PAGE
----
Wednesday, March 25, 2009

Q84 A5: Whether the intellectual soul knows material things in the eternal types?

Yes. The intellectual soul knows all true things in the eternal types because the unchangeable truth is contained in the eternal types.

Anima intellectiva omnia vera cognoscit in rationibus aeterni quia veritas incommutabilis in aeternis rationibus continetur.

Augustine says (Confess. xii, 25): "If we both see that what you say is true, and if we both see that what I say is true, where do we see this, I pray? Neither do I see it in you, nor do you see it in me: but we both see it in the unchangeable truth which is above our minds."

Dicit Augustinus, XII Confess., "si ambo videmus verum esse quod dicis, et ambo videmus verum esse quod dico, ubi quaeso id videmus? Nec ego utique in te, nec tu in me sed ambo in ipsa, quae supra mentes nostras est, incommutabili veritate."

The human soul knows all things in the eternal types, since by participation of these types we know all things. For the intellectual light itself which is in us, is nothing else than a participated likeness of the uncreated light, in which are contained the eternal types. Whence it is written (Psalm 4:6-7), "Many say: Who showeth us good things?" which question the Psalmist answers, "The light of Thy countenance, O Lord, is signed upon us," as though he were to say: "By the seal of the Divine light in us, all things are made known to us."

Anima humana omnia cognoscat in rationibus aeternis, per quarum participationem omnia cognoscimus. Ipsum enim lumen intellectuale quod est in nobis, nihil est aliud quam quaedam participata similitudo luminis increati, in quo continentur rationes aeternae. Unde in Psalmo IV, dicitur, "multi dicunt, quis ostendit nobis bona?" Cui quaestioni Psalmista respondet, dicens, "signatum est super nos lumen vultus tui, domine." Quasi dicat, "per ipsam sigillationem divini luminis in nobis, omnia nobis demonstrantur."

But since besides the intellectual light which is in us, intelligible species, which are derived from things, are required in order for us to have knowledge of material things; therefore this same knowledge is not due merely to a participation of the eternal types, as the Platonists held, maintaining that the mere participation of ideas sufficed for knowledge.

Quia tamen praeter lumen intellectuale in nobis, exiguntur species intelligibiles, a rebus acceptae, ad scientiam de rebus materialibus habendam; ideo non per solam participationem rationum aeternarum de rebus materialibus notitiam habemus, sicut Platonici posuerunt quod sola idearum participatio sufficit ad scientiam habendam.

As Augustine says (De Doctr. Christ. ii, 11): "If those who are called philosophers said by chance anything that was true and consistent with our faith, we must claim it from them as from unjust possessors. For some of the doctrines of the heathens are spurious imitations or superstitious inventions, which we must be careful to avoid when we renounce the society of the heathens." Consequently whenever Augustine, who was imbued with the doctrines of the Platonists, found in their teaching anything consistent with faith, he adopted it; and those things which he found contrary to faith he amended.

Augustinus dicit in II de Doctr. Christ., "philosophi qui vocantur, si qua forte vera et fidei nostrae accommoda dixerunt, ab eis tanquam ab iniustis possessoribus in usum nostrum vindicanda sunt. Habent enim doctrinae gentilium quaedam simulata et superstitiosa figmenta, quae unusquisque nostrum de societate gentilium exiens, debet evitare." Et ideo Augustinus, qui doctrinis Platonicorum imbutus fuerat, si qua invenit fidei accommoda in eorum dictis, assumpsit; quae vero invenit fidei nostrae adversa, in melius commutavit.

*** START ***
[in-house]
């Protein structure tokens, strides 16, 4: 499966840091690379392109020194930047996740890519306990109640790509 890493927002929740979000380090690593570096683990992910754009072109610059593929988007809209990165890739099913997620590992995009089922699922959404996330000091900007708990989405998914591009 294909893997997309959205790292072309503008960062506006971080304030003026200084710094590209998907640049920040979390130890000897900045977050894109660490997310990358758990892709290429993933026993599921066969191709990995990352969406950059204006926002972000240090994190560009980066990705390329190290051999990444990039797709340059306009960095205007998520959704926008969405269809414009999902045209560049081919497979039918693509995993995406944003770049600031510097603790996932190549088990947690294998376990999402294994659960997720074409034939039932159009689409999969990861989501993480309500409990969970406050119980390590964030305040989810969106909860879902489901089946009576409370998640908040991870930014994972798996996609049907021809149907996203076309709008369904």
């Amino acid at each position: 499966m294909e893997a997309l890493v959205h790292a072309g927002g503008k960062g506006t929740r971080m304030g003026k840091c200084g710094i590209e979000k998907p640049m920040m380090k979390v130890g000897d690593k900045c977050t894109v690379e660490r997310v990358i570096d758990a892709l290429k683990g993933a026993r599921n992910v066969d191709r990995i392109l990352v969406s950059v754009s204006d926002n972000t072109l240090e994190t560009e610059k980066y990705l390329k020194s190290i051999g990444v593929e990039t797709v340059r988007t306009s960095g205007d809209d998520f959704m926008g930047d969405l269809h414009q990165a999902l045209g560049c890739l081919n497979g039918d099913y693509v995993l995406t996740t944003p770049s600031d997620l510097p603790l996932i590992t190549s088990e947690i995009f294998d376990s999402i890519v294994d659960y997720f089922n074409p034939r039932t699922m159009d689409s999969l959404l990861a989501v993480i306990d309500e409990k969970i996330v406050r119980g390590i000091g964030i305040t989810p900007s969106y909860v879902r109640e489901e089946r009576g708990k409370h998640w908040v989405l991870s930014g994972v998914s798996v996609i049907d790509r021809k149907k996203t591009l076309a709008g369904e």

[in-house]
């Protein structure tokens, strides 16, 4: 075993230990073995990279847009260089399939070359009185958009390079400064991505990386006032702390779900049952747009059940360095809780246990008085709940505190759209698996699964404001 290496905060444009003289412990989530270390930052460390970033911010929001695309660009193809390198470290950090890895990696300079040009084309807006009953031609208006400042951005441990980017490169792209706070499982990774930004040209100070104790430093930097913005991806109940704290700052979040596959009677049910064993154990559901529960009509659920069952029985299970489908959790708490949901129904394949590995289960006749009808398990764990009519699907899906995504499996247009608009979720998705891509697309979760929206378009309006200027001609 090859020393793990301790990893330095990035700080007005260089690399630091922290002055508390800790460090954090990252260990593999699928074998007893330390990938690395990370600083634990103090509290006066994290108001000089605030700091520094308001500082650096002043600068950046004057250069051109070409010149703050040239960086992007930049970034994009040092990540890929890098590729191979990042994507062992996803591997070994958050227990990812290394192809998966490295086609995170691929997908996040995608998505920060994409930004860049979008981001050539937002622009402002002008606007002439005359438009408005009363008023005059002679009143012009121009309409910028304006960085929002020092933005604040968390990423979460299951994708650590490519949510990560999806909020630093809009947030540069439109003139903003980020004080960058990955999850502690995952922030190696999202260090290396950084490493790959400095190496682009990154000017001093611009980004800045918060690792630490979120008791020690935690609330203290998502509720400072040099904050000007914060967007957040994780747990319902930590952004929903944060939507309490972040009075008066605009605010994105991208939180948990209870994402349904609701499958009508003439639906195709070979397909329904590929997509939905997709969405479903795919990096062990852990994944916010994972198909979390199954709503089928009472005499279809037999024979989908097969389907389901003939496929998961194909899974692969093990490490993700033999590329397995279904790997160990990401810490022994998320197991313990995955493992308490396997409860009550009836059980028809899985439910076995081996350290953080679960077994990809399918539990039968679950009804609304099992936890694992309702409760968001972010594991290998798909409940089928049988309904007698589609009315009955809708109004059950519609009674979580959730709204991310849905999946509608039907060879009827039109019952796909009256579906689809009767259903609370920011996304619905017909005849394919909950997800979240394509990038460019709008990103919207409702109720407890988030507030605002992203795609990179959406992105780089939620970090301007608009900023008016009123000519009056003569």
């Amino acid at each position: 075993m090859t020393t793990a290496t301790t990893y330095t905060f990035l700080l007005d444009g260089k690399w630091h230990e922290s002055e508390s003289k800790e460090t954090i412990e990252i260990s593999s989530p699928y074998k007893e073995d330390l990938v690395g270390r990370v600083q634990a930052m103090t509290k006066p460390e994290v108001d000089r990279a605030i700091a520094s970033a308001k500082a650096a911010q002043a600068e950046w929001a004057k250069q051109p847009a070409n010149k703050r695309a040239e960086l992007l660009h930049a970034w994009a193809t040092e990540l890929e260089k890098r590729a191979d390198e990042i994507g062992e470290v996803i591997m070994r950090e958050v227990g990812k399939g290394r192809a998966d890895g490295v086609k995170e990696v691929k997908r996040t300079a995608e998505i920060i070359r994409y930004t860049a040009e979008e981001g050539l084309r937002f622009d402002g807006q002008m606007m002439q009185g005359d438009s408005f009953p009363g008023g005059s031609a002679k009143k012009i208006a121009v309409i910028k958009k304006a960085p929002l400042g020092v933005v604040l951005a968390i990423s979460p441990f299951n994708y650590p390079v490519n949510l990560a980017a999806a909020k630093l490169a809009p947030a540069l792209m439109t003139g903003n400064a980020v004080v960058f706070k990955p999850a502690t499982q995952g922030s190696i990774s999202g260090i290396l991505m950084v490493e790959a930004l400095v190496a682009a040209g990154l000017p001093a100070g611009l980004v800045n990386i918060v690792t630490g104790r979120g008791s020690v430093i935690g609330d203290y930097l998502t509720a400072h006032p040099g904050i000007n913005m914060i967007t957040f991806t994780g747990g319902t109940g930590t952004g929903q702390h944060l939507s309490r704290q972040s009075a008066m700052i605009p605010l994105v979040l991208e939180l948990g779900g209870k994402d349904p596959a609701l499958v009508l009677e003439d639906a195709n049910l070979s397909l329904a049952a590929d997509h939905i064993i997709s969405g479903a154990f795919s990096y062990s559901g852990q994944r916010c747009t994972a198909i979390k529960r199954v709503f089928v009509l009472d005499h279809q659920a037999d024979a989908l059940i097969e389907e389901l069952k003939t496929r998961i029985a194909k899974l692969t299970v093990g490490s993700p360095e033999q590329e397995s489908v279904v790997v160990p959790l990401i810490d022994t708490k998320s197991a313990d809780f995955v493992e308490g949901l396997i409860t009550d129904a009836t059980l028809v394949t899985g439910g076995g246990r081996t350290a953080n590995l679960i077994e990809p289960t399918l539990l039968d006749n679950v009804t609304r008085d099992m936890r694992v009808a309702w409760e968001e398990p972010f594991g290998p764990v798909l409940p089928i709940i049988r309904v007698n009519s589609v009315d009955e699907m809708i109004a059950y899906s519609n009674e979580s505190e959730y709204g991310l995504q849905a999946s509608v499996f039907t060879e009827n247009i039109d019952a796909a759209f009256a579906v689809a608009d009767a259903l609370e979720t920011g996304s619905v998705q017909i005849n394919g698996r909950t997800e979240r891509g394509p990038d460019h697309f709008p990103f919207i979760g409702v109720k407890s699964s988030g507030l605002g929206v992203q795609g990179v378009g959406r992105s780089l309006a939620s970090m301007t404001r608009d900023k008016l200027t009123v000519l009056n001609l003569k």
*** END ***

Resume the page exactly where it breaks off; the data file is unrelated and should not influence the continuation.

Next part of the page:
Wherefore Augustine says (De Trin. iv, 16): "Although the philosophers prove by convincing arguments that all things occur in time according to the eternal types, were they able to see in the eternal types, or to find out from them how many kinds of animals there are and the origin of each? Did they not seek for this information from the story of times and places?"

Unde Augustinus dicit, in IV de Trin., "numquid quia philosophi documentis certissimis persuadent aeternis rationibus omnia temporalia fieri, propterea potuerunt in ipsis rationibus perspicere, vel ex ipsis colligere quot sint animalium genera, quae semina singulorum? Nonne ista omnia per locorum ac temporum historiam quaesierunt?"

That Augustine did not understand all things to be known in their "eternal types" or in the "unchangeable truth," as though the eternal types themselves were seen, is clear from what he says (QQ. 83, qu. 46): viz., that "not each and every rational soul can be said to be worthy of that vision," namely, of the eternal types, "but only those that are holy and pure": such as the souls of the blessed.

Quod autem Augustinus non sic intellexerit omnia cognosci in rationibus aeternis, vel in incommutabili veritate, quasi ipsae rationes aeternae videantur, patet per hoc quod ipse dicit in libro octoginta trium quaest., quod "rationalis anima non omnis et quaelibet, sed quae sancta et pura fuerit, asseritur illi visioni," scilicet rationum aeternarum, esse idonea: sicut sunt animae beatorum.

In this way the soul, in the present state of life, cannot see all things in the eternal types; but the blessed who see God, and all things in Him, thus know all things in the eternal types.

Et hoc modo anima, in statu praesentis vitae, non potest videre omnia in rationibus aeternis; sed sic in rationibus aeternis cognoscunt omnia beati, qui Deum vident et omnia in ipso.